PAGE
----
Despite the slowness of the pitch, Virat Kohli still managed to score 213 at a strike rate of close to 80. Pujara put this down to his form and confidence.
"He's the kind of player who performs well in all the formats of the game, and the way he started off - if there was any other batsman, I don't think someone else could have started the same way. I think it's his confidence and the way he's batting recently in the last 2-3 years. The way he was timing the ball - if there was any other batsman it was a bit difficult to score with such a strike rate."
Pujara will head to South Africa with runs behind him, but perhaps not a whole lot of preparation in South African conditions. With India playing six limited-overs games against Sri Lanka after this, they will arrive in South Africa with only enough time for one two-day warm-up game before the first Test. Pujara, who is not part of India's limited-overs squads, hoped the Test specialists would be able to land in South Africa early.
"See, as far as practice games are concerned, I'm not someone who should be commenting," he said. "It also depends on the schedule, and the way BCCI plans its tours. But going there little bit early - maybe say about a week or 10 days early - and then practising on those pitches is important.
"But at the same time it also depends on the way the Indian team is playing in other formats. So if there are some matches scheduled before we either go to South Africa or England, then you can't help it. As an individual you need to be prepared, and even if we are in India, we need to try and replicate the wickets which might be there in South Africa or England, and try and practise here."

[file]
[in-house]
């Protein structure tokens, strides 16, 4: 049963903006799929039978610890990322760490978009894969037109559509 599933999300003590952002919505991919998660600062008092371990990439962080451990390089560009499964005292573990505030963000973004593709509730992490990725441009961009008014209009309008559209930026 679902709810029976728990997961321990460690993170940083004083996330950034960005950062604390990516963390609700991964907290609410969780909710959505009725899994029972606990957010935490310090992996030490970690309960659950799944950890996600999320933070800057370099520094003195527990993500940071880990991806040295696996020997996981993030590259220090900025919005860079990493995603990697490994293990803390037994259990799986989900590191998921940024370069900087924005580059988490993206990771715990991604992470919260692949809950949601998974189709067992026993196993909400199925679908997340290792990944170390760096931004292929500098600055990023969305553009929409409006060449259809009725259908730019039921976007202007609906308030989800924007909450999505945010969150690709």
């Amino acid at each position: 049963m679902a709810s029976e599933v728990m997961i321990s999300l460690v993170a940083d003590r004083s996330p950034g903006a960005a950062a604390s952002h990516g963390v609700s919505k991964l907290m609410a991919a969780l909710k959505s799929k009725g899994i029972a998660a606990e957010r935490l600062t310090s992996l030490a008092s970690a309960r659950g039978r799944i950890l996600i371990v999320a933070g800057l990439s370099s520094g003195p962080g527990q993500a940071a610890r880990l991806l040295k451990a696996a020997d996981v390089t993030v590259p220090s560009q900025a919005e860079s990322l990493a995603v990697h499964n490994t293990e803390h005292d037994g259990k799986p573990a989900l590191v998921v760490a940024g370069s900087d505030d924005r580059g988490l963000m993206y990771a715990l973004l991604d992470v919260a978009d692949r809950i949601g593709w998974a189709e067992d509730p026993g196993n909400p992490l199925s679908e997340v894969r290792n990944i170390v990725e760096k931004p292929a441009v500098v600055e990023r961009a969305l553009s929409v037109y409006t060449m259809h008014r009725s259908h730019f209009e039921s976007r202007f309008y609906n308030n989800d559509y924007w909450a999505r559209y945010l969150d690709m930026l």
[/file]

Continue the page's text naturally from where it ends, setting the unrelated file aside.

If Saurashtra qualify for the Ranji Trophy quarter-finals, Pujara could get some match practice before heading to South Africa, but having been there twice before with the Test team, he felt he had gleaned enough knowledge of the conditions.
"I've been there in 2010 and again in 2013, so that experience will definitely help me," he said. "Apart from that, as soon as this Test series gets over - it also depends on whether Saurashtra qualifies for the Ranji quarterfinals - but at the same time I think we'll have enough time - especially the players who are part of the Test team - because the first Test starts on [January 5].
"Before that there is plenty of time to prepare. Personally, county experience and playing in South Africa in the past will definitely help me, because I have improved my technique, especially playing in overseas conditions. Overall I'm very confident with the kind of form I'm going through."
Ajinkya Rahane, meanwhile, has been going through a lean patch of late, particularly in home conditions, and on Sunday was out for 2, slicing Dilruwan Perera to point. Pujara said there was no reason to worry about Rahane's form.
"I think Ajinkya Rahane is someone who is a class player," he said. "This is the time where he's not scoring some runs, but he's someone who will be back in form very soon. His work ethics are remarkable, and I'm very sure that, going forward, he's just one innings away, where the moment he gets a big score, he will be back in form and he'll be quite a useful player for the Indian team."